When the United States entered World War I in 1917, Holland joined the Army and the Coast Artillery Corps. He went to Europe with the 31st Artillery Brigade, and then transferred to the Air Force where he served with the 24th Flying Squadron in France. For his valor during combat flights, he was awarded the Distinguished Service Cross. At the end of the war in 1919, he retired with the rank of Captain and returned to Bartow. He married Mary Alice Groover, whom he had met while on leave in Florida, and resumed the practice of law.
Holland served as prosecuting attorney of Polk County in 1919 and 1920. He next campaigned for and was elected to the position of county judge, a position he held from 1921 until 1929. Throughout the period, he continued to maintain his own law practice. In the early 1920s, he formed a partnership with W.F. Bevis establishing a firm that would last several decades and include partners such as Robert L. Hughes, Jr., and William A. McRae, Jr. In between those years spent in public office, Holland always returned to his practice in Bartow.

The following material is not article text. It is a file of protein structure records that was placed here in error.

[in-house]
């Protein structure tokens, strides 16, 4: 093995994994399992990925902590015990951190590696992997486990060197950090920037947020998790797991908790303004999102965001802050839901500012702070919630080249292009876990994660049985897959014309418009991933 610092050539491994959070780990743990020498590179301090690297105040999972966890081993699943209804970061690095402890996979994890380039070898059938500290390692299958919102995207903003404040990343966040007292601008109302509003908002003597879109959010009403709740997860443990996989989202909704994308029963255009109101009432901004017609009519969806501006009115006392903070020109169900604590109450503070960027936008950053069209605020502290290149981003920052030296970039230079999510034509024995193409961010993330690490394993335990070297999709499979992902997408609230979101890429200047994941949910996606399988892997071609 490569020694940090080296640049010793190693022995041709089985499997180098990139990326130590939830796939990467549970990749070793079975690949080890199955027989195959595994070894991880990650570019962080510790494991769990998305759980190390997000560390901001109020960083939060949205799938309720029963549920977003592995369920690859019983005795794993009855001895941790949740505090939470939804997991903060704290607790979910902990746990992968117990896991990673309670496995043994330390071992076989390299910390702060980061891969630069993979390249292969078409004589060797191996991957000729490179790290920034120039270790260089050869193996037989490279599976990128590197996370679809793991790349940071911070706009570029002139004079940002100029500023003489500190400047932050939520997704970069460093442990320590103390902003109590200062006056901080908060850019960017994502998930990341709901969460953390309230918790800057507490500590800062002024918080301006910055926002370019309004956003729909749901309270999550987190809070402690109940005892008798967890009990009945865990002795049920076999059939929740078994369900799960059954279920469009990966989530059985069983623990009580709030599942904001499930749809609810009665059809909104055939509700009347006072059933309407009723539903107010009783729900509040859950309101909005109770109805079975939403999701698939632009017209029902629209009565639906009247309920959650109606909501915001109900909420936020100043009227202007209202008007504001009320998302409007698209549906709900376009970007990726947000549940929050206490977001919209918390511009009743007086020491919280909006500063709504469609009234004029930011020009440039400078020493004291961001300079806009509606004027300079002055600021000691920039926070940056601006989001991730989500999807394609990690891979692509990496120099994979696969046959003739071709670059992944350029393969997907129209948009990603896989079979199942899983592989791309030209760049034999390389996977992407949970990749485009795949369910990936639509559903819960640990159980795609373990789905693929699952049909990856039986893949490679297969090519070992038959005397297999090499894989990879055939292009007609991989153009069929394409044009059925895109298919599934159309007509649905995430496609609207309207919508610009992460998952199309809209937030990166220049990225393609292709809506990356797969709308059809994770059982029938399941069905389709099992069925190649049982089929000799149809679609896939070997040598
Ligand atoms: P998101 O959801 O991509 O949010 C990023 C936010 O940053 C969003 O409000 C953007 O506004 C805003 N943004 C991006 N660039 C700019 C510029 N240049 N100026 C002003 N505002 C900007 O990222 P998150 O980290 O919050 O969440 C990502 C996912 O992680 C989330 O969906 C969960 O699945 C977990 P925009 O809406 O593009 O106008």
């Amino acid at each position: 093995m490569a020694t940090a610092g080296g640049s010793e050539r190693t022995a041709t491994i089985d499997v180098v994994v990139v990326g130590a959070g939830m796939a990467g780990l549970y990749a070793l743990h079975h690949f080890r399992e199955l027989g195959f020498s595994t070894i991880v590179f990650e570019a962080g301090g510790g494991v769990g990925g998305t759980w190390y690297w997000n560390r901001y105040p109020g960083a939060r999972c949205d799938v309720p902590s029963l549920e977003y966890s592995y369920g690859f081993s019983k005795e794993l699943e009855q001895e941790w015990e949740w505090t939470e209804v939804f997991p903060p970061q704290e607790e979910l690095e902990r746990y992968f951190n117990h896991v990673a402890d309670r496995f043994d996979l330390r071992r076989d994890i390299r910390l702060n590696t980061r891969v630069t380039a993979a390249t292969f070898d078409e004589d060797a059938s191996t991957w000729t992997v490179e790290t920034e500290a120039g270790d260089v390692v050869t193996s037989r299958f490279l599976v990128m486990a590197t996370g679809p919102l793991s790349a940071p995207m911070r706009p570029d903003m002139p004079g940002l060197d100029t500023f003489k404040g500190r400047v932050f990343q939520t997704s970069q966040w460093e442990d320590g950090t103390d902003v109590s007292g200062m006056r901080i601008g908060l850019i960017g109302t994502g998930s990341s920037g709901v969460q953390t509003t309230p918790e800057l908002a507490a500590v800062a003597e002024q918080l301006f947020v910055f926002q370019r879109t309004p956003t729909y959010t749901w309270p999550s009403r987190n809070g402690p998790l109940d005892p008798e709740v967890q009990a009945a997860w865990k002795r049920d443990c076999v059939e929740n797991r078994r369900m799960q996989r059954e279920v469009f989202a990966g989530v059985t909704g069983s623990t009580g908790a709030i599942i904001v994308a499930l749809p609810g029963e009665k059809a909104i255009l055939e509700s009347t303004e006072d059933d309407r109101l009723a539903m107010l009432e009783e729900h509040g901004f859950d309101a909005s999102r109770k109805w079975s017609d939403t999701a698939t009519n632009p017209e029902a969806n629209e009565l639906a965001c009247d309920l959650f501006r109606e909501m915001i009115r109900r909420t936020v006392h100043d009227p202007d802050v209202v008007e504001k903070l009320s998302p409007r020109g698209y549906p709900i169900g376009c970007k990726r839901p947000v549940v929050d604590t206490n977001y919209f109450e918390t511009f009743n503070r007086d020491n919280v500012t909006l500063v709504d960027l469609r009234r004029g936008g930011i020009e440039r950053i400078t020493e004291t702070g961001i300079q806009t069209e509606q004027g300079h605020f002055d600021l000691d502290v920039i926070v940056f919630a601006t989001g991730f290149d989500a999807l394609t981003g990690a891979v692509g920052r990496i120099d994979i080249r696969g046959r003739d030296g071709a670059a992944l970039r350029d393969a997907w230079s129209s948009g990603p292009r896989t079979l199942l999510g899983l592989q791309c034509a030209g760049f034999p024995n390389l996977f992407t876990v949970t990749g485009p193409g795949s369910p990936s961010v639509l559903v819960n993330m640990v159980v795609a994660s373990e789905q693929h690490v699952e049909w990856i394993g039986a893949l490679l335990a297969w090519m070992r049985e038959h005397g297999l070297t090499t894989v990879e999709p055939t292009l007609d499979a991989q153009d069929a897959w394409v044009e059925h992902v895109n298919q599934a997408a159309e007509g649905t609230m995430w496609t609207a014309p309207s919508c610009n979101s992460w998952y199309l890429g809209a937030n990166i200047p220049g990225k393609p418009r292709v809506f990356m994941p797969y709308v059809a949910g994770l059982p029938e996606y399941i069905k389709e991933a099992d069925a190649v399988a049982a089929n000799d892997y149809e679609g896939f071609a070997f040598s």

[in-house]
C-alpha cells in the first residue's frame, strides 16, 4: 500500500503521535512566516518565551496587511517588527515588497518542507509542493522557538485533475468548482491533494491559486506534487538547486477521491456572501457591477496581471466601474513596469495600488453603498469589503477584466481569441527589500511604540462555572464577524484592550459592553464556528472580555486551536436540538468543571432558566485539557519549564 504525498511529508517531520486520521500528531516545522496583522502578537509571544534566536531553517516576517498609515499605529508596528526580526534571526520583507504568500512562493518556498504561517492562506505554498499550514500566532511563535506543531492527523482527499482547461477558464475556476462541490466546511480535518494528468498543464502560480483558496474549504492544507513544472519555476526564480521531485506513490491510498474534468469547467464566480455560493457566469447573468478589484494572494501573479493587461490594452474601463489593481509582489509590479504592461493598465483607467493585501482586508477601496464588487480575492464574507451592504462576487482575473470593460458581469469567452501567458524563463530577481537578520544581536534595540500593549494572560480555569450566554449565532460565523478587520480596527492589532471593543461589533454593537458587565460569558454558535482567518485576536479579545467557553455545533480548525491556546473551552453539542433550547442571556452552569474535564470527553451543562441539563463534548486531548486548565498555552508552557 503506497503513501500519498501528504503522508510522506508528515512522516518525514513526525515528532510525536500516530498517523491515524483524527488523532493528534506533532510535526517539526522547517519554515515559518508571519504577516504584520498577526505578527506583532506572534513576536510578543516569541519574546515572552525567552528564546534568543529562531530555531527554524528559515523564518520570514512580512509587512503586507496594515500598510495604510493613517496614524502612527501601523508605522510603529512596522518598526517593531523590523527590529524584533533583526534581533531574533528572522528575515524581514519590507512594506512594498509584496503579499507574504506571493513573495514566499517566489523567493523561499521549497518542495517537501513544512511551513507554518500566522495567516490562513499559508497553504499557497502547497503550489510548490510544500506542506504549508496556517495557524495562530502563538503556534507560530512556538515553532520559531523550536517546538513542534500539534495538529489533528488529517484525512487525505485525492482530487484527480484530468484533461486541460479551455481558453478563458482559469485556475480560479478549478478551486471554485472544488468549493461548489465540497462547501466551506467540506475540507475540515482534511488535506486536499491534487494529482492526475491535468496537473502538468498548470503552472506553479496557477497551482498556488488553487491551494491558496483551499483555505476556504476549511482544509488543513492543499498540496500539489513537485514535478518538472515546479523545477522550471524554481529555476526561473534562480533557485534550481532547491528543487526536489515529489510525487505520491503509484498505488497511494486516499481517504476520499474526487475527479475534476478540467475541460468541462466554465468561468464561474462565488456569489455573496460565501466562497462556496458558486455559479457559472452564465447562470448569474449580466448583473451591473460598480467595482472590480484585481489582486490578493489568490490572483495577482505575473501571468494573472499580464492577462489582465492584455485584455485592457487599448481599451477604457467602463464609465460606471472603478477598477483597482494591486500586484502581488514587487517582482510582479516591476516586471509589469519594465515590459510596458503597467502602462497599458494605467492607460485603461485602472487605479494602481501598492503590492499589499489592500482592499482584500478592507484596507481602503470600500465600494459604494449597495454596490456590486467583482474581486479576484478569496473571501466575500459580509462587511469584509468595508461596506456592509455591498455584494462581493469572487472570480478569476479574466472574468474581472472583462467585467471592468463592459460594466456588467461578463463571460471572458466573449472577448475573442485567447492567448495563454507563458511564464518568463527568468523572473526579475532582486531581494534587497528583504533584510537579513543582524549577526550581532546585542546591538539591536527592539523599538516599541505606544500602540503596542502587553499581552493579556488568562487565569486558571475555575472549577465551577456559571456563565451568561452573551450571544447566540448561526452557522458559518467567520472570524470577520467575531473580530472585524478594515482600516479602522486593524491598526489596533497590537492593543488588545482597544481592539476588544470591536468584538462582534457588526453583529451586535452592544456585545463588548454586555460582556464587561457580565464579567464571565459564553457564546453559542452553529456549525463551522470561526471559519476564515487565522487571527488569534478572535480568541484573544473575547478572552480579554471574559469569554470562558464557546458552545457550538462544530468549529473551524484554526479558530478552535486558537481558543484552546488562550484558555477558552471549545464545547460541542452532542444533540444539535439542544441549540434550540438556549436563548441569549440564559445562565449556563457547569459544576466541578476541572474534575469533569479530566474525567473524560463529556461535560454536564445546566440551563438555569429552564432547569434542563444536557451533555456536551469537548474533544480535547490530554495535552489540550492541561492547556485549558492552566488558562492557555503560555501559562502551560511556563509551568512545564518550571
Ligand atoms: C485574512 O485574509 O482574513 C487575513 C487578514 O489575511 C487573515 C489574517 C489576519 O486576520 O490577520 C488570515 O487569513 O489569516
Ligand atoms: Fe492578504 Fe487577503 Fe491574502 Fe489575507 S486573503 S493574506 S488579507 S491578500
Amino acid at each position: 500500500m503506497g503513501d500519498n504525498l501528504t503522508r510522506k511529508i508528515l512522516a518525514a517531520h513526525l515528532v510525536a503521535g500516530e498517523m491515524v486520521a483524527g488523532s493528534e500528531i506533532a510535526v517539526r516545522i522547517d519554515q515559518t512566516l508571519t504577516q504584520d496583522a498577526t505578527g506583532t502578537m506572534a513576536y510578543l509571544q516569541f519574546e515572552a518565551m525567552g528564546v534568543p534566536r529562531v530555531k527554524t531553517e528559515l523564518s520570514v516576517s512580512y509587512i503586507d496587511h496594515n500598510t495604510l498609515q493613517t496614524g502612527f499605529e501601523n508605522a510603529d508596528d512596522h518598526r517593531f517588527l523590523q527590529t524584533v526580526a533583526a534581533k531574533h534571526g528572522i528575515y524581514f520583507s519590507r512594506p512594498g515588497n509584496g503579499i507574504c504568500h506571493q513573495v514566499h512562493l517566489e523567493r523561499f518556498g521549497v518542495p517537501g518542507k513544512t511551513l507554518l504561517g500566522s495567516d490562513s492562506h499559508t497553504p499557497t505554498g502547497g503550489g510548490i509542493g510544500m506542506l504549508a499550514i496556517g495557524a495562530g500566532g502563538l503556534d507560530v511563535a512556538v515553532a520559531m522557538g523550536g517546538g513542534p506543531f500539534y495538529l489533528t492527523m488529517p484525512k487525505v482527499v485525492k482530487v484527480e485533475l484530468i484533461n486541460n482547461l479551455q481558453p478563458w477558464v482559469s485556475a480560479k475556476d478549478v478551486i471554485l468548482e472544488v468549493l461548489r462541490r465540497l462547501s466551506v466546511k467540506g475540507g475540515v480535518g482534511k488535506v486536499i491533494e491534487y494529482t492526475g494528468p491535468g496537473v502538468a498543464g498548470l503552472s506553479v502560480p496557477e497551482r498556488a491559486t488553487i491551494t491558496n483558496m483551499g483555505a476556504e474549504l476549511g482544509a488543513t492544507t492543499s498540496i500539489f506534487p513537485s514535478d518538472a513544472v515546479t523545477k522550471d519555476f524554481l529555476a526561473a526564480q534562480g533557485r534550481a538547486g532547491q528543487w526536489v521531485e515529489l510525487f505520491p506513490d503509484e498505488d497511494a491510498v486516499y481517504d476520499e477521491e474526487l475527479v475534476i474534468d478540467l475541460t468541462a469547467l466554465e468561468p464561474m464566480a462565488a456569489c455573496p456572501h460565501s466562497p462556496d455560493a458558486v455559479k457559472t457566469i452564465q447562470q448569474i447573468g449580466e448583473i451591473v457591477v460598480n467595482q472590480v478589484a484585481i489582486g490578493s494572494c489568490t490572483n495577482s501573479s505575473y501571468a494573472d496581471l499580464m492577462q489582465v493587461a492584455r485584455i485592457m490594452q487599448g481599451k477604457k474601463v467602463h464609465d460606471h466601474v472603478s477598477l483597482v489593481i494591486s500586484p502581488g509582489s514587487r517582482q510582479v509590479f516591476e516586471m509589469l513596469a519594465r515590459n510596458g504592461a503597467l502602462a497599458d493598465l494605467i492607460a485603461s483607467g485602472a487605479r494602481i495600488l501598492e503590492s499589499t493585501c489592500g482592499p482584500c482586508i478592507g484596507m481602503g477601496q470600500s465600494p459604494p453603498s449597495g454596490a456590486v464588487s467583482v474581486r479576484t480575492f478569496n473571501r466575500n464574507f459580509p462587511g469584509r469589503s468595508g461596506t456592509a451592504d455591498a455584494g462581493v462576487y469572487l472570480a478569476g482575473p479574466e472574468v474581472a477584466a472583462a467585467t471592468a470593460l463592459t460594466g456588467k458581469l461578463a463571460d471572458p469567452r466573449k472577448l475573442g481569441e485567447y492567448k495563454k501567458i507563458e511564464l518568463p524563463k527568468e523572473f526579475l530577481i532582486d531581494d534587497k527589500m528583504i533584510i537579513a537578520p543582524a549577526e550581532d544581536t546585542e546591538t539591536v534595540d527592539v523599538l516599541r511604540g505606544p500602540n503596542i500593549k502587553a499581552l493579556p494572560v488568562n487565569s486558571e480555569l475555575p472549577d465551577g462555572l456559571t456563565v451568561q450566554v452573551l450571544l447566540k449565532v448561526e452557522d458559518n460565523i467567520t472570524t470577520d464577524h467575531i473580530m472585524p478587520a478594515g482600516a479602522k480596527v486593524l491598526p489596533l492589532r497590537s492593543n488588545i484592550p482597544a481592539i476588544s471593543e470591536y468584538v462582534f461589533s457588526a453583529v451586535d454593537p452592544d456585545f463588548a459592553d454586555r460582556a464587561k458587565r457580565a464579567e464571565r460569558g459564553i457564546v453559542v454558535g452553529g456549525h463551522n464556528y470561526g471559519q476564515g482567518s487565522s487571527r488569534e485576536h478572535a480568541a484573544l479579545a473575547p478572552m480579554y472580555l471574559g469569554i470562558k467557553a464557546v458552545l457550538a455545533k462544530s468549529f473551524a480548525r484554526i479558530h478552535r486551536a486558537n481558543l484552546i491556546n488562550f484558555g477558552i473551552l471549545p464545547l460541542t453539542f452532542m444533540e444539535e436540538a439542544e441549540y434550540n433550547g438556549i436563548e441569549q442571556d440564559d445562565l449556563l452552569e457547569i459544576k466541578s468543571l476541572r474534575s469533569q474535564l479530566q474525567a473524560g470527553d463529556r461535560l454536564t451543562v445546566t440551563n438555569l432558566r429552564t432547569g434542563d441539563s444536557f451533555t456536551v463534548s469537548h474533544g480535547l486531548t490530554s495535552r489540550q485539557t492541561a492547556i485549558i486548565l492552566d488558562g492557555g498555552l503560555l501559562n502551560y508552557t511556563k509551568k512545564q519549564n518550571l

Holland was elected to the State Senate in 1932 and served two four-year terms until 1940. As a state senator, he was the author of several pieces of legislation related to citrus, including the Citrus Commission Act, the Frost and Freeze Forecast Act, and the Citrus Advertising Act. He voted against the repeal of the 18th Amendment because Polk County was voluntarily a dry county and his constituents had a negative reaction to the possible repeal of prohibition. He led opposition to a Florida Recovery Act issue seeking to eliminate chain stores, a controversial measure that he and his fellow opponents were successful in defeating. He also helped draft the Florida School Code and supported other acts intended to improve public schools and teacher benefits. He was a strong supporter of the Soil Conservation District Act, the Fair Trade Act, and several bills reducing or repealing taxes in the state.